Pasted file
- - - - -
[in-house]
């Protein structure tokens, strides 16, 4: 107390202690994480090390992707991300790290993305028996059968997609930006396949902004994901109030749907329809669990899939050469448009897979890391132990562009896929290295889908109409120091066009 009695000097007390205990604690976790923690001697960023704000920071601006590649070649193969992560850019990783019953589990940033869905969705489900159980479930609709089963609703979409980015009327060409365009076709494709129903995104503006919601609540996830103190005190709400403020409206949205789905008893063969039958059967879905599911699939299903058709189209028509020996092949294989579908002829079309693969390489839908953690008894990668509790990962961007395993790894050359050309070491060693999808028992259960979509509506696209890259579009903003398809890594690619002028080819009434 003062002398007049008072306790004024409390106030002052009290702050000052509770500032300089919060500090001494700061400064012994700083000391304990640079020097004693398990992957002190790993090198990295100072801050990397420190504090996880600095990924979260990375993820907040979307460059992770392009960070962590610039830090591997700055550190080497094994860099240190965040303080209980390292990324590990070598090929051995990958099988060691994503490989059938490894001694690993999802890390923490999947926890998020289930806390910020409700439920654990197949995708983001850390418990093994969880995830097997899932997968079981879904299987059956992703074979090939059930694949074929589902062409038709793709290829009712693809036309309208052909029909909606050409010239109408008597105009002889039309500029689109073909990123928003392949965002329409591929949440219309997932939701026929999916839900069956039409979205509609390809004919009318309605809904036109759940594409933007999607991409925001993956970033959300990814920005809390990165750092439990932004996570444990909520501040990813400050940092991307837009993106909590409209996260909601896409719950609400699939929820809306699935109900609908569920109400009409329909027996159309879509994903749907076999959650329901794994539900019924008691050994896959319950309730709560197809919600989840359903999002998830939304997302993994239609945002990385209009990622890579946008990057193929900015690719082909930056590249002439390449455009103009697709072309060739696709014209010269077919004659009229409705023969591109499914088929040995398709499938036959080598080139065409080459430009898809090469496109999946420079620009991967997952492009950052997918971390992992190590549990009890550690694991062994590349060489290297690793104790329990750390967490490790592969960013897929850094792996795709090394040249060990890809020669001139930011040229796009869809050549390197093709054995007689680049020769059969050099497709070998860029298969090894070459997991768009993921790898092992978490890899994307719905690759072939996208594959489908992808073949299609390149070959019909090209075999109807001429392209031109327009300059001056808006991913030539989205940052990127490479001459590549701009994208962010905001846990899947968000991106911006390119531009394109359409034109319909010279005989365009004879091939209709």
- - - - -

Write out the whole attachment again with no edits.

[in-house]
């Protein structure tokens, strides 16, 4: 107390202690994480090390992707991300790290993305028996059968997609930006396949902004994901109030749907329809669990899939050469448009897979890391132990562009896929290295889908109409120091066009 009695000097007390205990604690976790923690001697960023704000920071601006590649070649193969992560850019990783019953589990940033869905969705489900159980479930609709089963609703979409980015009327060409365009076709494709129903995104503006919601609540996830103190005190709400403020409206949205789905008893063969039958059967879905599911699939299903058709189209028509020996092949294989579908002829079309693969390489839908953690008894990668509790990962961007395993790894050359050309070491060693999808028992259960979509509506696209890259579009903003398809890594690619002028080819009434 003062002398007049008072306790004024409390106030002052009290702050000052509770500032300089919060500090001494700061400064012994700083000391304990640079020097004693398990992957002190790993090198990295100072801050990397420190504090996880600095990924979260990375993820907040979307460059992770392009960070962590610039830090591997700055550190080497094994860099240190965040303080209980390292990324590990070598090929051995990958099988060691994503490989059938490894001694690993999802890390923490999947926890998020289930806390910020409700439920654990197949995708983001850390418990093994969880995830097997899932997968079981879904299987059956992703074979090939059930694949074929589902062409038709793709290829009712693809036309309208052909029909909606050409010239109408008597105009002889039309500029689109073909990123928003392949965002329409591929949440219309997932939701026929999916839900069956039409979205509609390809004919009318309605809904036109759940594409933007999607991409925001993956970033959300990814920005809390990165750092439990932004996570444990909520501040990813400050940092991307837009993106909590409209996260909601896409719950609400699939929820809306699935109900609908569920109400009409329909027996159309879509994903749907076999959650329901794994539900019924008691050994896959319950309730709560197809919600989840359903999002998830939304997302993994239609945002990385209009990622890579946008990057193929900015690719082909930056590249002439390449455009103009697709072309060739696709014209010269077919004659009229409705023969591109499914088929040995398709499938036959080598080139065409080459430009898809090469496109999946420079620009991967997952492009950052997918971390992992190590549990009890550690694991062994590349060489290297690793104790329990750390967490490790592969960013897929850094792996795709090394040249060990890809020669001139930011040229796009869809050549390197093709054995007689680049020769059969050099497709070998860029298969090894070459997991768009993921790898092992978490890899994307719905690759072939996208594959489908992808073949299609390149070959019909090209075999109807001429392209031109327009300059001056808006991913030539989205940052990127490479001459590549701009994208962010905001846990899947968000991106911006390119531009394109359409034109319909010279005989365009004879091939209709």